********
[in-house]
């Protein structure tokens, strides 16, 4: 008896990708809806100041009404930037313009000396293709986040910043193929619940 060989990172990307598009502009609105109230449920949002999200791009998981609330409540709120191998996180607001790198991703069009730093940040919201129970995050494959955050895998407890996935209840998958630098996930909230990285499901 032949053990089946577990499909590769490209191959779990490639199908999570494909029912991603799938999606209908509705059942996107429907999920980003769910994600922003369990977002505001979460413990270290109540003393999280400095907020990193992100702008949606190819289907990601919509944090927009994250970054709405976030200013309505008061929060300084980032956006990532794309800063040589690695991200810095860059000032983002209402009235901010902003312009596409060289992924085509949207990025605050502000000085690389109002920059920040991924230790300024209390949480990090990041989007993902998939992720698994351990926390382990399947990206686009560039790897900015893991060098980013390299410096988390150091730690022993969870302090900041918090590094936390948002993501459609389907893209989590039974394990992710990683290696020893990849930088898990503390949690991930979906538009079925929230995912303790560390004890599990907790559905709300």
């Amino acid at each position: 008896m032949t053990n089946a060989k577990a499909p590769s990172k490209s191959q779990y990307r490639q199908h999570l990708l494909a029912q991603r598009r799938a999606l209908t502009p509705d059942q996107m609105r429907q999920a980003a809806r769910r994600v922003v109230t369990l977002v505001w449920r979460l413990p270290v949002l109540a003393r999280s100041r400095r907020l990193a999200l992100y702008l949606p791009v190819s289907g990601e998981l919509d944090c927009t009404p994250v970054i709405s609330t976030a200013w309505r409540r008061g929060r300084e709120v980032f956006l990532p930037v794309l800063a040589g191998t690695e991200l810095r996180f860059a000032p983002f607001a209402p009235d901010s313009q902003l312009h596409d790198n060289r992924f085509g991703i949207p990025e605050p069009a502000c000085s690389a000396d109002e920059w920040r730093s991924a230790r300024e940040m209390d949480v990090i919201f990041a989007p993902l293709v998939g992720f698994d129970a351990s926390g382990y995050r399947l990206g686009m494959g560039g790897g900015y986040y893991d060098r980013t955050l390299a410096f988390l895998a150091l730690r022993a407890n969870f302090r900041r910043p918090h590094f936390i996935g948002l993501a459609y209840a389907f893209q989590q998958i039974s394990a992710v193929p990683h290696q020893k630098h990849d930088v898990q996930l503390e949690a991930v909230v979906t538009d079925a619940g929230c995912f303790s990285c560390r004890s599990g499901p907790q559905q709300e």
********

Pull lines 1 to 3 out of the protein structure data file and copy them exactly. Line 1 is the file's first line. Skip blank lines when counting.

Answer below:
[in-house]
């Protein structure tokens, strides 16, 4: 008896990708809806100041009404930037313009000396293709986040910043193929619940 060989990172990307598009502009609105109230449920949002999200791009998981609330409540709120191998996180607001790198991703069009730093940040919201129970995050494959955050895998407890996935209840998958630098996930909230990285499901 032949053990089946577990499909590769490209191959779990490639199908999570494909029912991603799938999606209908509705059942996107429907999920980003769910994600922003369990977002505001979460413990270290109540003393999280400095907020990193992100702008949606190819289907990601919509944090927009994250970054709405976030200013309505008061929060300084980032956006990532794309800063040589690695991200810095860059000032983002209402009235901010902003312009596409060289992924085509949207990025605050502000000085690389109002920059920040991924230790300024209390949480990090990041989007993902998939992720698994351990926390382990399947990206686009560039790897900015893991060098980013390299410096988390150091730690022993969870302090900041918090590094936390948002993501459609389907893209989590039974394990992710990683290696020893990849930088898990503390949690991930979906538009079925929230995912303790560390004890599990907790559905709300």
């Amino acid at each position: 008896m032949t053990n089946a060989k577990a499909p590769s990172k490209s191959q779990y990307r490639q199908h999570l990708l494909a029912q991603r598009r799938a999606l209908t502009p509705d059942q996107m609105r429907q999920a980003a809806r769910r994600v922003v109230t369990l977002v505001w449920r979460l413990p270290v949002l109540a003393r999280s100041r400095r907020l990193a999200l992100y702008l949606p791009v190819s289907g990601e998981l919509d944090c927009t009404p994250v970054i709405s609330t976030a200013w309505r409540r008061g929060r300084e709120v980032f956006l990532p930037v794309l800063a040589g191998t690695e991200l810095r996180f860059a000032p983002f607001a209402p009235d901010s313009q902003l312009h596409d790198n060289r992924f085509g991703i949207p990025e605050p069009a502000c000085s690389a000396d109002e920059w920040r730093s991924a230790r300024e940040m209390d949480v990090i919201f990041a989007p993902l293709v998939g992720f698994d129970a351990s926390g382990y995050r399947l990206g686009m494959g560039g790897g900015y986040y893991d060098r980013t955050l390299a410096f988390l895998a150091l730690r022993a407890n969870f302090r900041r910043p918090h590094f936390i996935g948002l993501a459609y209840a389907f893209q989590q998958i039974s394990a992710v193929p990683h290696q020893k630098h990849d930088v898990q996930l503390e949690a991930v909230v979906t538009d079925a619940g929230c995912f303790s990285c560390r004890s599990g499901p907790q559905q709300e």